Muddled trade policies hold back the country, researchers say

Economy September 21, 2017 01:00

By WICHIT CHAITRONG
THE NATION

RESEARCHERS have criticised the government for a lack of free-trade strategies and poorly organised trade institutions that are handicapping the country in international trade.



 “Due to a lack of effective trade strategies, we don’t know what are our priorities are and we want from free-trade negotiations,” said Suphat Suphachalasai, head of a research team that released a study titled “The development of institutional mechanism to support Thailand’s obligations according to international trade and investment agreements”.

The study was funded by the International Institute for Trade and Development.

The Thai government’s efforts were in start contrast with those of Singapore and South Korea, which have clear strategies on free trade negotiations, Suphat said yesterday at the ITD Research Forum 2017.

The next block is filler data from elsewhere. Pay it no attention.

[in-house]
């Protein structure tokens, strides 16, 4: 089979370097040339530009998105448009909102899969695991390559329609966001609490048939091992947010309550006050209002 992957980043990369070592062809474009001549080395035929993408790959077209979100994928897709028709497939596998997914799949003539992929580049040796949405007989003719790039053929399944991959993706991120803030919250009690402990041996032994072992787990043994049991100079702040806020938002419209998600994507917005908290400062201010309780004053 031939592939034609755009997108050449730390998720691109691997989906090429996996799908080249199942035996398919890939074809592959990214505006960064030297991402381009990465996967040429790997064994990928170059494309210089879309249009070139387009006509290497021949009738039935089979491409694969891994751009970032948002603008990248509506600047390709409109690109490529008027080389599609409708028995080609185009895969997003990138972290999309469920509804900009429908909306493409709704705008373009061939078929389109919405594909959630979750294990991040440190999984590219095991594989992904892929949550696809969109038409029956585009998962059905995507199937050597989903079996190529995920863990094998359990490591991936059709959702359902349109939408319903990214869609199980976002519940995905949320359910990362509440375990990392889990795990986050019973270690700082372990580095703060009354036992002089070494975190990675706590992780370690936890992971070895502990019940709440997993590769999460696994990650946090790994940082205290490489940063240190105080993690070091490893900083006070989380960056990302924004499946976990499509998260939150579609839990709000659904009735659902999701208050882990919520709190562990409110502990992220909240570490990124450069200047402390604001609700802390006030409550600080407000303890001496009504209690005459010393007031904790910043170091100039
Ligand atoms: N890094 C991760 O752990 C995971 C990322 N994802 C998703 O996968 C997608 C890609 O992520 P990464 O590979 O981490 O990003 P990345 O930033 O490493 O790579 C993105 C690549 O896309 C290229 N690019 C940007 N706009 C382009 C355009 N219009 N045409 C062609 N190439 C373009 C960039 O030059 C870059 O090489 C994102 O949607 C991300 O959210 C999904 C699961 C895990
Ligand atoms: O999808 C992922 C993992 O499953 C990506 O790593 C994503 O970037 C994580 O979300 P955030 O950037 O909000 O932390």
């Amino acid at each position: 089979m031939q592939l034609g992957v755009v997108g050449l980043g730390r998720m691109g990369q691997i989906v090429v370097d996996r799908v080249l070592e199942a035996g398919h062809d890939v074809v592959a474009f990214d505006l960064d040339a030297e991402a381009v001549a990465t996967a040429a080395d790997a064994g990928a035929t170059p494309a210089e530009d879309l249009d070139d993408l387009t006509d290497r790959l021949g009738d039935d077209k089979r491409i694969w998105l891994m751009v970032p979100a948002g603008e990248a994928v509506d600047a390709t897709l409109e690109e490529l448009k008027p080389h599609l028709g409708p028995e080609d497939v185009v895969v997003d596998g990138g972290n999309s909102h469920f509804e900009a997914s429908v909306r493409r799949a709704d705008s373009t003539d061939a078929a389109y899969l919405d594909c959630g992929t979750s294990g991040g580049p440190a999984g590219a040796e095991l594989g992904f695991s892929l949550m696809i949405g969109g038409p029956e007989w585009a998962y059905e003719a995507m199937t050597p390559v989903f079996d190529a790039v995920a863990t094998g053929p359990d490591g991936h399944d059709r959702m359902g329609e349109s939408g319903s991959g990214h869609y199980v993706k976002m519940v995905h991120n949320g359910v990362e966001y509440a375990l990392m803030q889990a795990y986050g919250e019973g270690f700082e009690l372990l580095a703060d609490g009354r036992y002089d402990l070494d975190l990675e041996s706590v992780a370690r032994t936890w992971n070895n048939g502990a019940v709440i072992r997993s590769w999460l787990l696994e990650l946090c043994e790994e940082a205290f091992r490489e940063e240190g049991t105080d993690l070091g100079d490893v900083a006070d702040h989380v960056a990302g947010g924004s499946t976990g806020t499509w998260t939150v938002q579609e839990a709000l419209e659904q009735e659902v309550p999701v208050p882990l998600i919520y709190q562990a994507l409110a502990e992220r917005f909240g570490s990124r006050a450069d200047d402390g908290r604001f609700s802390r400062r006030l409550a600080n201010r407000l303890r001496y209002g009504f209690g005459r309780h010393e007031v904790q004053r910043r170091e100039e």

Currently, trade negotiations fall under the responsibility of Commerce Ministry’s Department of Trade Negotiations, which does not have much authority. 

The study also found that different state agencies have different objectives and there is lack of leadership concerning which agency would have the final say.

The FTA utilisation rate is also low partly because inefficient of information dissemination

“FTAs (free trade agreements) information provided by the website of the Commerce Ministry is very complicated, and small businesses would not understand it, “ Suphat said. 

The governments of South Korea and Singapores make FTA information more simple for the general public to understand and they have FTAs call centres that provide question and answer services for those who want to utilise the free trade agreements, but Thailand has no such FTA call centre.

Sudharma Yoonaidharma, dean of School of Law at University of the Thai Chamber of Commerce, said the Thai authorities do not pay much attention to international laws and conventions although Thailand have agreed to many international agreements.

Thai court also did not take into account the national laws it just look at only domestic laws when it handed down verdict on trade and investment disputes, he noted.

In contrast, Singapore have established international court and could recruit specialists from abroad to sit on the judge panel. Singapore aims to be hub of international arbitration.

 Chayodom Sabhasri, an economist at Chulalongkorn University, said FTA utilisation rates by Thai exporters are not high.